Marneuli Public School promotes inclusive education with UNICEF support

Marneuli, Georgia: The Marneuli Public School is one of the eight state universities in Georgia participating in a three-year programme to strengthen the quality and inclusiveness of the national education system. 

The programme is funded by the Norwegian government and implemented by UNICEF and the Norwegian Government Agency for Special Needs Education (Statped).

The programme focuses on children between 3 and 18 years of age, with a specific emphasis on children with disabilities, national minorities, and marginalized children, including those who are currently not attending school and are at risk of dropping out. 

The programme aims to ensure that these children can access quality learning and inclusive education and develop their personality, talents, and creativity.

As part of the programme, the Marneuli Public School has equipped a resource room with the necessary inventory and equipment to individually approach each student and consider and adapt to their interests and abilities. 

The resource room is accessible to every school student and offers different support methods, such as art therapy, play therapy, and music therapy.

Tamirlan Mustafaev, a psychologist at the Marneuli Public School, said that the resource room helps to identify the child’s needs and provide them with the appropriate assistance. He also said that the programme has improved the school’s capacity to offer inclusive education and promote students’ transition to the next educational level.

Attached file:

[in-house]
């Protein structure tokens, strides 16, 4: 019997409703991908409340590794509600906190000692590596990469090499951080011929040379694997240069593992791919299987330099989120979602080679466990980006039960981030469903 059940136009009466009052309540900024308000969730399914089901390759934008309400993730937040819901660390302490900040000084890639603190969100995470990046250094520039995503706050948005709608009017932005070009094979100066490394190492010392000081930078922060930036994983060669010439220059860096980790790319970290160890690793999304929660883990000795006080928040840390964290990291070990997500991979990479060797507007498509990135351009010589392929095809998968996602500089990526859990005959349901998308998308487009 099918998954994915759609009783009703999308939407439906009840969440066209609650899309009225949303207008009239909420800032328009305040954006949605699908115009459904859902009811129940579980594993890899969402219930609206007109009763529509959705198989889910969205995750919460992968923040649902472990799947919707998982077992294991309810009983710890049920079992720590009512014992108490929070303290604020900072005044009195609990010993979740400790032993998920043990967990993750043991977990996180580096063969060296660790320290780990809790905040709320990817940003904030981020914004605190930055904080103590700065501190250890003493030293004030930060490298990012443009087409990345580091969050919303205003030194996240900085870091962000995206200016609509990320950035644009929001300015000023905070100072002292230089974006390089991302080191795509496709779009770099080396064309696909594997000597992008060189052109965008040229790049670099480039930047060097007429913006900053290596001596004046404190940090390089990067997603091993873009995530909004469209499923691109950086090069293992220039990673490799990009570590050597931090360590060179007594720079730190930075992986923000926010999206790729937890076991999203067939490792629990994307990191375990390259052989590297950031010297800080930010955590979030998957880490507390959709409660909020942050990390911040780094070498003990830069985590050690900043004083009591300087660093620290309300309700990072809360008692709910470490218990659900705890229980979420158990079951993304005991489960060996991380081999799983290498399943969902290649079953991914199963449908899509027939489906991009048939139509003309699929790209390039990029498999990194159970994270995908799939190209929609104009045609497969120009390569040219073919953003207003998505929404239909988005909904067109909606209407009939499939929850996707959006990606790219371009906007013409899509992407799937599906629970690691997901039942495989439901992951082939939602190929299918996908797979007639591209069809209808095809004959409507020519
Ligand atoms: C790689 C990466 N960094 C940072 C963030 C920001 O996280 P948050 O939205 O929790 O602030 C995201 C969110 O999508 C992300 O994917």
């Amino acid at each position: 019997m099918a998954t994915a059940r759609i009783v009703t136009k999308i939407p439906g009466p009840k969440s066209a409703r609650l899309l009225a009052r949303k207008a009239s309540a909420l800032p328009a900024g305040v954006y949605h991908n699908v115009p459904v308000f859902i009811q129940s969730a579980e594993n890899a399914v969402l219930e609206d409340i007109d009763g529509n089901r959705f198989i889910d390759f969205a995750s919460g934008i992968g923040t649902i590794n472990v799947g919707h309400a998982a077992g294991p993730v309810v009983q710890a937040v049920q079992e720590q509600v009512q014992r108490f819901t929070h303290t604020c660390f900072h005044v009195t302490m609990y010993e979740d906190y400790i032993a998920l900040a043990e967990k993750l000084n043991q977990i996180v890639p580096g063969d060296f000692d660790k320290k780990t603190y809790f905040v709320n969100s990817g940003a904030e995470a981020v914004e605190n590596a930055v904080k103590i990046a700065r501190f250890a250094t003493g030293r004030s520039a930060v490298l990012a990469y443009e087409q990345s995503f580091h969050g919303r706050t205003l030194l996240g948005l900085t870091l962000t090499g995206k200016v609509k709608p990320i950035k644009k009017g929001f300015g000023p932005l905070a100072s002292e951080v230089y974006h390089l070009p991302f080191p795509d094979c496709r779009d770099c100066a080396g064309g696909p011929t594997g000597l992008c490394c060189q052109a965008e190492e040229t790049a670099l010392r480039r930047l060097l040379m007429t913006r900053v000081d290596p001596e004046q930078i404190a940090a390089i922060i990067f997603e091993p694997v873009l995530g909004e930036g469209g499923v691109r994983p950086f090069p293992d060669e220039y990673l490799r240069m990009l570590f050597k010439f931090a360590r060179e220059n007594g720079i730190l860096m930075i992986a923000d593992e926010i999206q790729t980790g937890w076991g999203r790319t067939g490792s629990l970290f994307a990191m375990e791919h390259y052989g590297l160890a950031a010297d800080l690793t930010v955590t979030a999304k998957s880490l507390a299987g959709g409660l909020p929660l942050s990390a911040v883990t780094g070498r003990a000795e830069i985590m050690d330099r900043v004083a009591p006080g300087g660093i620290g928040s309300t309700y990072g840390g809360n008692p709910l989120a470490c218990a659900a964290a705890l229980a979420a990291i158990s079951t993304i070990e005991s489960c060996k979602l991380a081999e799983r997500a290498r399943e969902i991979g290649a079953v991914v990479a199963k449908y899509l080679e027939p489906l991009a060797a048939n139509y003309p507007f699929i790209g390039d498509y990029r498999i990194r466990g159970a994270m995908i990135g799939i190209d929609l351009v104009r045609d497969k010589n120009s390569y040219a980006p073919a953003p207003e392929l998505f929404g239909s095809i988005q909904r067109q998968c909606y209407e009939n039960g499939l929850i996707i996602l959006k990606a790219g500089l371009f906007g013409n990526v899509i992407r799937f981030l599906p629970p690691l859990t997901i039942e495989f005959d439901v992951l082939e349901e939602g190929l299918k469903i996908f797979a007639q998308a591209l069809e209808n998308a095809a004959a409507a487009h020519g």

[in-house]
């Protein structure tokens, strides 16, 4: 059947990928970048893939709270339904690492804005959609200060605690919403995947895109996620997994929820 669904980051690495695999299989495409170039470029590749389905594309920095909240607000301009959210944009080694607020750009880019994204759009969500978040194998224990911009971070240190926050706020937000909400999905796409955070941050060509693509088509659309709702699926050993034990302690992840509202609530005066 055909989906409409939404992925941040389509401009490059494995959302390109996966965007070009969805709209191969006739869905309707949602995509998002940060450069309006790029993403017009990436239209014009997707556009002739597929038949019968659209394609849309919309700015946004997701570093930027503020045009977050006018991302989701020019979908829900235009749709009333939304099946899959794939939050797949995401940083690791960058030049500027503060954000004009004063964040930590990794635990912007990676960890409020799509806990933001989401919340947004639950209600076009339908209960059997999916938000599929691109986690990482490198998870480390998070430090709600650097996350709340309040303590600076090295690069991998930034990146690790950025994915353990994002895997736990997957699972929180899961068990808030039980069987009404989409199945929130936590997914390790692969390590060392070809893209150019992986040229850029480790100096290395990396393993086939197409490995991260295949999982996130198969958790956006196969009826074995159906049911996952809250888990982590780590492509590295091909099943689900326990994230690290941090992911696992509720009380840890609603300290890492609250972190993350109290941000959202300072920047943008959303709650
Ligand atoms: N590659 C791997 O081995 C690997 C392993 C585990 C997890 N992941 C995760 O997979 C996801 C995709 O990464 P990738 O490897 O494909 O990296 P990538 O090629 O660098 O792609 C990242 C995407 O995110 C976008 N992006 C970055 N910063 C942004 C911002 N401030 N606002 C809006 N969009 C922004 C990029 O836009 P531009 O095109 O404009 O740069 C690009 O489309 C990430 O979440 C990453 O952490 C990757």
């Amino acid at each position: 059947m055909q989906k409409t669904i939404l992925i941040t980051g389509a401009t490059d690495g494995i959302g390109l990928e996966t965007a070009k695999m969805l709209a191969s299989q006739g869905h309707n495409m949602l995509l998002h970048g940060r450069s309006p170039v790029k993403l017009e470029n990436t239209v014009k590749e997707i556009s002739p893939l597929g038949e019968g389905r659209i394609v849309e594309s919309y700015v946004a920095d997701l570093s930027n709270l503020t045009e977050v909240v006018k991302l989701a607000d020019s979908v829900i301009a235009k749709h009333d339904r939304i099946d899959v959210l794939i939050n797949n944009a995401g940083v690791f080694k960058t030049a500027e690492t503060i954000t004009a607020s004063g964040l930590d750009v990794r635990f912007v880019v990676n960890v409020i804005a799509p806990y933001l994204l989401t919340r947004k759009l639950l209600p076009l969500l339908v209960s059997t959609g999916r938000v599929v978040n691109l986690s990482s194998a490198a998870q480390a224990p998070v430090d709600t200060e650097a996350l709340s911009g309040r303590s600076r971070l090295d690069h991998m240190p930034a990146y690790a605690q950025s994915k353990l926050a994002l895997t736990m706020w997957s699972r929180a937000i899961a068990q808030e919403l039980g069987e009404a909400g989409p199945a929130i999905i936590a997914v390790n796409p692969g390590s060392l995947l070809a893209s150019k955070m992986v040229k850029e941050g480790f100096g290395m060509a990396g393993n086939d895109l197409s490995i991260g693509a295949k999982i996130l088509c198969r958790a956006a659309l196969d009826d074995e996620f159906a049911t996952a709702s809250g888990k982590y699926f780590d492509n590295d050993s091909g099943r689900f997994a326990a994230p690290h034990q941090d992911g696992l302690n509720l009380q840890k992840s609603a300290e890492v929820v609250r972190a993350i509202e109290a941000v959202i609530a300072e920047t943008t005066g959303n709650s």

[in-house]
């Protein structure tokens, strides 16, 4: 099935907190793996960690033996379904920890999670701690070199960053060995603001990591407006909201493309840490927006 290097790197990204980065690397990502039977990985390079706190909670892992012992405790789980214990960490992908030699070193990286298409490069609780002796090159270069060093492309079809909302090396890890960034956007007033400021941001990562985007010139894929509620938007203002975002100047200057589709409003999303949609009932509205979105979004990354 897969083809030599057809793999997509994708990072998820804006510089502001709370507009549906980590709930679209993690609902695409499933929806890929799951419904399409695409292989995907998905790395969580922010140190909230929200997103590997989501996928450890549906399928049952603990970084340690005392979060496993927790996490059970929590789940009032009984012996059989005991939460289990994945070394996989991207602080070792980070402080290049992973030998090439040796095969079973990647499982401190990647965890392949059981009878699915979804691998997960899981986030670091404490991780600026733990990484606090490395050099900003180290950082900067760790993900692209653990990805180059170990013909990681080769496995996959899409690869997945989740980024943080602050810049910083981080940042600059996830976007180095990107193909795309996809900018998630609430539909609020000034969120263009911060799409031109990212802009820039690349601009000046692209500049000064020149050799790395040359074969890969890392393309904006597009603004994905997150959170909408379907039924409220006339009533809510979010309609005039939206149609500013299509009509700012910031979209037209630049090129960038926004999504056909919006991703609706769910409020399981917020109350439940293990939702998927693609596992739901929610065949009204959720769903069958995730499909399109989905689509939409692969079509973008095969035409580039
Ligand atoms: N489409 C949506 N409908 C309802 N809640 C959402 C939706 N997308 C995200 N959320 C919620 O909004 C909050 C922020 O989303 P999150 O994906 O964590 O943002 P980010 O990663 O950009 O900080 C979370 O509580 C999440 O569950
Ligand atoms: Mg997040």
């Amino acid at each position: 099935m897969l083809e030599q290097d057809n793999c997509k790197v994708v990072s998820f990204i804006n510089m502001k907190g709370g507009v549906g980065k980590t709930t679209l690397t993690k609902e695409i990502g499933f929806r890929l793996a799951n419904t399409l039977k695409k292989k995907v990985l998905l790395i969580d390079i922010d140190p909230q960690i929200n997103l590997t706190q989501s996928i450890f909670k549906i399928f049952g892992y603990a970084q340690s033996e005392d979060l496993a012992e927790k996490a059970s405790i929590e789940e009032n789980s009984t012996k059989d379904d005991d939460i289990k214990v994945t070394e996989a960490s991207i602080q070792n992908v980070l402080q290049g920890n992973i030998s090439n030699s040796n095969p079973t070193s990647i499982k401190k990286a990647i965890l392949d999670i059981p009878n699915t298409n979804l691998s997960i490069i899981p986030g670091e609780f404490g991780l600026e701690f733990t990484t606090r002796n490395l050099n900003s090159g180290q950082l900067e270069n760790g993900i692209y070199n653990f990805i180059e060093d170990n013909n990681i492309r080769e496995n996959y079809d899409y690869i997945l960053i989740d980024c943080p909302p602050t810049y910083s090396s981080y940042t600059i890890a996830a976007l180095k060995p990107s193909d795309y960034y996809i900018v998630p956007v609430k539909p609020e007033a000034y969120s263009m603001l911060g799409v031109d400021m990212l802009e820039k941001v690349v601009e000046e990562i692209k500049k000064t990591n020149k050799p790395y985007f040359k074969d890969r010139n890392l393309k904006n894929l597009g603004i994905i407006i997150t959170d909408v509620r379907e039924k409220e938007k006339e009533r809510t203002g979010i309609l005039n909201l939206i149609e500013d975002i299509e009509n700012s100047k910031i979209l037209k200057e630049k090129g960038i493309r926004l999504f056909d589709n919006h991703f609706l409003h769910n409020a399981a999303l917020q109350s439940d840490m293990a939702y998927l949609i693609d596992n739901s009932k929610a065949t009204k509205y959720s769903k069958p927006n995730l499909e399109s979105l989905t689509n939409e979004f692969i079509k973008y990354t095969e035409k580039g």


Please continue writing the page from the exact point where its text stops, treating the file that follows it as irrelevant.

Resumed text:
The programme also involves the formation of a parents’ club, where parents can share their experiences and challenges and receive guidance and support from the school staff and experts. The parents’ club aims to foster a positive attitude towards inclusive education and increase parents’ involvement in their children’s learning process.

The programme is part of a more extensive partnership between UNICEF and the Norwegian government, which has committed USD 163.3 million in flexible funding to help UNICEF reach children with quality education, protection, health and nutrition interventions, focusing specifically on the world’s most marginalized, including children with disabilities. 

The partnership also aims to make sure communities are fully inclusive and that children and adolescents with disabilities can gain access to essential services.

Zurab Kvaratskhelia

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